‘2) Do something new and different regularly. I always try to put myself out of my comfort zone. It allows your brain to be used in its full capacity, which automatically gives you growth both personally and professionally. By trying new things you also open yourself up to new people – potential work colleagues or business partners
‘3) Respect is a term I think is earned and not given. As a young professional it is really important to remember that being respected in the community takes time and consistent efforts. The nature of our career is to be conscientious, ethical and caring. By doing so you allow yourself to be respected automatically without hesitation. The young dentists today have amazing role models within the profession that have had decades of experience. Try to model your behaviour on one of these mentors.’
If you have any burning questions, please send them to [email protected] to feature in the next edition of Young Dentist magazine. Follow @youngdentistmag on Twitter for the latest news and updates.
Nairn Wilson is president of the British Dental Association and honorary professor of dentistry at King’s College London, where he was professor of restorative dentistry and dean and head of the college’s internationally renowned dental institute between 2001 and 2012, and deputy vice principal (health) between 2009 and 2012. Nairn’s many other positions in dentistry have included editor of the Journal of Dentistry (1986-2000), dean of the Faculty of Dental Surgery of the Royal College of Surgeons of Edinburgh (1995-1998), president of the General Dental Council (1999-2003), co-chair of the Forum of European Heads and Deans of Dental Schools (2007-2012) and more recently registrar of the UK Public Health Register (2012-2015) and professional strategic executive, European Federation of Periodontology (2012 to date).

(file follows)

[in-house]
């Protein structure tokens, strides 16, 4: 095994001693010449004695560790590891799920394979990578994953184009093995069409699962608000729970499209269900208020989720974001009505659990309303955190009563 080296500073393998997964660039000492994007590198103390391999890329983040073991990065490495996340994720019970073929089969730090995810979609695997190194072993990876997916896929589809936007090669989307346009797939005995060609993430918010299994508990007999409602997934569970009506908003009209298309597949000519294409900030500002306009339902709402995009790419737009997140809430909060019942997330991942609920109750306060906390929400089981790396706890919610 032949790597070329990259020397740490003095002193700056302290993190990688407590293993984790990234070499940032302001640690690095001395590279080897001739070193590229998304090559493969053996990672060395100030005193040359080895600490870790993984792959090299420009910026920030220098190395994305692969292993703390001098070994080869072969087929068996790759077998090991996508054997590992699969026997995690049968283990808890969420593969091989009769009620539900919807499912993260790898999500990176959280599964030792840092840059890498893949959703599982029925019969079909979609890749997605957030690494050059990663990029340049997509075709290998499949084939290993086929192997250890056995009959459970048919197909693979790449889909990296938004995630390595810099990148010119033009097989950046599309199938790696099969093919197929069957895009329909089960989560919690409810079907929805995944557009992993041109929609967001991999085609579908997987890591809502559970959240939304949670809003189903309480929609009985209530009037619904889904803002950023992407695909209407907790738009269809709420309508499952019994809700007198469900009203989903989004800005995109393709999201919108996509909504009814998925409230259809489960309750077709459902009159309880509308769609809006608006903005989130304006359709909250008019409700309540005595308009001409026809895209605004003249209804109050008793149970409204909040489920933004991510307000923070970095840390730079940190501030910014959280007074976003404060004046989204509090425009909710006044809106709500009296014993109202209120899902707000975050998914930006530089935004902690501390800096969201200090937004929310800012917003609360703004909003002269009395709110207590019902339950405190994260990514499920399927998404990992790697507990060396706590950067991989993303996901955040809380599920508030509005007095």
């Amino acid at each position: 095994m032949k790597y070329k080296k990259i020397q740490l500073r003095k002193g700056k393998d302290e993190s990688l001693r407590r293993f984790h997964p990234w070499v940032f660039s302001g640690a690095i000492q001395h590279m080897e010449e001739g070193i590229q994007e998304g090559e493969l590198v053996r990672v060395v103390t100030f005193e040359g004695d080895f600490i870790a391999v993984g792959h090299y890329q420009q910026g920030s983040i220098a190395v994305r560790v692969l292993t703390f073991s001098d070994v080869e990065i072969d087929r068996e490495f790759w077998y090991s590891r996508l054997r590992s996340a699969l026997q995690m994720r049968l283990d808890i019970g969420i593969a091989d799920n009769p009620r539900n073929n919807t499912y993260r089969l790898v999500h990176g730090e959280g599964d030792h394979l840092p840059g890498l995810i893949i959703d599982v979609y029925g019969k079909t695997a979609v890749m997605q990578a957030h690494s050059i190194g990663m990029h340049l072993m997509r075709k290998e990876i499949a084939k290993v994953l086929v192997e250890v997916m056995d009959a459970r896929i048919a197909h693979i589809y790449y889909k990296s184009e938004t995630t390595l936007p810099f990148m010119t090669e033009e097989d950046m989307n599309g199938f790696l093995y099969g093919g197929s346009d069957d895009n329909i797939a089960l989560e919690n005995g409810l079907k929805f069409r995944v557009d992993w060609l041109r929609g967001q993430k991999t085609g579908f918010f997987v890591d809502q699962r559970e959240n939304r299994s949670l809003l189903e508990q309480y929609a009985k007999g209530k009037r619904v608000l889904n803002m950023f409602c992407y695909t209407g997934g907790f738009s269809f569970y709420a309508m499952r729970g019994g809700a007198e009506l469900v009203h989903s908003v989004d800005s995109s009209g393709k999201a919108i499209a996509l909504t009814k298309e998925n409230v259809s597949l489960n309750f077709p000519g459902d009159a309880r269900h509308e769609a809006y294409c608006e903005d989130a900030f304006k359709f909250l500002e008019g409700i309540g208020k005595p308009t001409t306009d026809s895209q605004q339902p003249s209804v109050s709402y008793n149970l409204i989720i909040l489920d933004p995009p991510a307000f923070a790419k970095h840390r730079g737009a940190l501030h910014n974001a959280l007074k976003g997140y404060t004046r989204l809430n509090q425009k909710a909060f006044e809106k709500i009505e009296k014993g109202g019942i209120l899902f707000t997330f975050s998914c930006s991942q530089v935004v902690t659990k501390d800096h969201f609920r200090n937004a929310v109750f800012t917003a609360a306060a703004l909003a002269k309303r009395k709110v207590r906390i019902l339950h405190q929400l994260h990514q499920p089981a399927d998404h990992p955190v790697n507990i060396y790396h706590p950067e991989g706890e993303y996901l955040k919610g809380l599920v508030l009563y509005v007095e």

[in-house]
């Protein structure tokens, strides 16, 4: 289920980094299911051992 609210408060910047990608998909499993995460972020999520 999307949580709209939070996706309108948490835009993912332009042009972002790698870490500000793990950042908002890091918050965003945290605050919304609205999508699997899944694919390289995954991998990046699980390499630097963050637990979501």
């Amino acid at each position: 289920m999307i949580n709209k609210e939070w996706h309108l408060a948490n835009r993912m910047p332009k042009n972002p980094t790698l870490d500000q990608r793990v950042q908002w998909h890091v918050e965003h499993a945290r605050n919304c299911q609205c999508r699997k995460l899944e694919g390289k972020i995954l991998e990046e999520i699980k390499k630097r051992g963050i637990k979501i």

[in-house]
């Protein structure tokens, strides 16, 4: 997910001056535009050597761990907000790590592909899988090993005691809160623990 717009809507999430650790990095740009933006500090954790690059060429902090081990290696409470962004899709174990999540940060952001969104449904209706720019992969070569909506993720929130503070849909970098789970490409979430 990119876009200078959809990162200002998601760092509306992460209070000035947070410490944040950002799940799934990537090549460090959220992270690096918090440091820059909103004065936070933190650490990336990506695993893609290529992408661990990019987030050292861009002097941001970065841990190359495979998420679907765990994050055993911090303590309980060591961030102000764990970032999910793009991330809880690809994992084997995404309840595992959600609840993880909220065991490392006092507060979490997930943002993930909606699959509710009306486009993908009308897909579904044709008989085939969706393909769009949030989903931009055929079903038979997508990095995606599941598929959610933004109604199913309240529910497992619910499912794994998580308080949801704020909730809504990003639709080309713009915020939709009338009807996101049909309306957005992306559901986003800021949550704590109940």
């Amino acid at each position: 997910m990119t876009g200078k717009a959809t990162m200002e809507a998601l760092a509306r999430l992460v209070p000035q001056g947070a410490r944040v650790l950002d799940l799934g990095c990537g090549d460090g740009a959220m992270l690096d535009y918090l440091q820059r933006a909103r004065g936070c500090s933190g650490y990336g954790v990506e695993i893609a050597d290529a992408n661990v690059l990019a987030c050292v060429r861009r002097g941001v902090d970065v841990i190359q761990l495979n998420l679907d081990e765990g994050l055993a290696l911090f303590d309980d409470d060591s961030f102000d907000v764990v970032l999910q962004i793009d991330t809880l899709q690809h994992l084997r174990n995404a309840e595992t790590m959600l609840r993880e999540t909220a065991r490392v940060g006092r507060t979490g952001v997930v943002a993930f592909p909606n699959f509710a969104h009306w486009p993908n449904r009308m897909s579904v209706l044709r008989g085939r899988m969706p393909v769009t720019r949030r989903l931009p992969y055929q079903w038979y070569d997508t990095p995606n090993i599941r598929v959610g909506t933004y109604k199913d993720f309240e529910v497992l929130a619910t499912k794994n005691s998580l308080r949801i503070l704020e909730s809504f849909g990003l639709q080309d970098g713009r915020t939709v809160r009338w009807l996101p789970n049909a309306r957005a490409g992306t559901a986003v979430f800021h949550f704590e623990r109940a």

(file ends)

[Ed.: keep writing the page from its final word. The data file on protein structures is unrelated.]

Judith Husband is a clinical dentist, formerly working in secure setting dental care. She is also a member of the Wesleyan advisory board and chair of the Oxfordshire Local Dental Committee. Judith has a wide experience of healthcare reforms, liaising with significant stakeholders and keeping up to date with changes throughout healthcare, in particular NHS dentistry. Judith sat on the BDA PEC and was chair of the association’s Education, Ethics and the Dental Team Working Group. Contact Judith via Twitter @Judith_Husband.
Shivana Anand is a King’s College London newly qualified dentist. She is currently doing her dental core training at UCLH & The Eastman in maxillofacial and oral surgery. She also works at Harley St Dental Studio part time. Shivana enjoys her role as an honorary tutor at Guy’s Hospital. She is the co-founder of Dental Training Consultants, which is a group that organises courses for undergraduates to aid in their dental foundation interviews.